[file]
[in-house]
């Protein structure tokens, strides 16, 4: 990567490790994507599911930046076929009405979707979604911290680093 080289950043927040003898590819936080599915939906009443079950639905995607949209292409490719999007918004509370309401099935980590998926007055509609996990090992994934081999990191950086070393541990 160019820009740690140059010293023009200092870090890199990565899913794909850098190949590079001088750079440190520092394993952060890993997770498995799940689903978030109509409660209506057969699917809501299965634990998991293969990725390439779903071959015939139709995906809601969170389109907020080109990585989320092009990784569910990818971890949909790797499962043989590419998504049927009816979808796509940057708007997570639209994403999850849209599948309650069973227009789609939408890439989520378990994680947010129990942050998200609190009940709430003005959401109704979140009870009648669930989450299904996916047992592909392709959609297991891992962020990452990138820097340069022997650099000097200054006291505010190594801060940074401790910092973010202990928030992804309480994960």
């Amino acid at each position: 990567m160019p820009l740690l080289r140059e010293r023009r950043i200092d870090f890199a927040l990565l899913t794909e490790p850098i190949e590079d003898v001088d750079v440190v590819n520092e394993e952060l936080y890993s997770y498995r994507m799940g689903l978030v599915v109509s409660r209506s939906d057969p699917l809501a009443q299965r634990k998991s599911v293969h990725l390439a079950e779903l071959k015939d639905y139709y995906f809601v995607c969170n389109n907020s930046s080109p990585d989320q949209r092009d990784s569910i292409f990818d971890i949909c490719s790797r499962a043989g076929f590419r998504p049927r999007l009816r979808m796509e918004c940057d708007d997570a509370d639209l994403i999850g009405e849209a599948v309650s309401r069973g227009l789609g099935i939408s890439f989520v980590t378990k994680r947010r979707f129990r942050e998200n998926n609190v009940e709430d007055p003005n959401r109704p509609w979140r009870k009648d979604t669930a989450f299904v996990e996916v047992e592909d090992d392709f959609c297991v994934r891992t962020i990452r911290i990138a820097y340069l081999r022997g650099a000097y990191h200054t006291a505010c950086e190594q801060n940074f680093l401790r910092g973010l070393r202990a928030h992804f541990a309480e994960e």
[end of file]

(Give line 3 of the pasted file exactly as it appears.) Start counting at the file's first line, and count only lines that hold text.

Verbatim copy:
């Amino acid at each position: 990567m160019p820009l740690l080289r140059e010293r023009r950043i200092d870090f890199a927040l990565l899913t794909e490790p850098i190949e590079d003898v001088d750079v440190v590819n520092e394993e952060l936080y890993s997770y498995r994507m799940g689903l978030v599915v109509s409660r209506s939906d057969p699917l809501a009443q299965r634990k998991s599911v293969h990725l390439a079950e779903l071959k015939d639905y139709y995906f809601v995607c969170n389109n907020s930046s080109p990585d989320q949209r092009d990784s569910i292409f990818d971890i949909c490719s790797r499962a043989g076929f590419r998504p049927r999007l009816r979808m796509e918004c940057d708007d997570a509370d639209l994403i999850g009405e849209a599948v309650s309401r069973g227009l789609g099935i939408s890439f989520v980590t378990k994680r947010r979707f129990r942050e998200n998926n609190v009940e709430d007055p003005n959401r109704p509609w979140r009870k009648d979604t669930a989450f299904v996990e996916v047992e592909d090992d392709f959609c297991v994934r891992t962020i990452r911290i990138a820097y340069l081999r022997g650099a000097y990191h200054t006291a505010c950086e190594q801060n940074f680093l401790r910092g973010l070393r202990a928030h992804f541990a309480e994960e």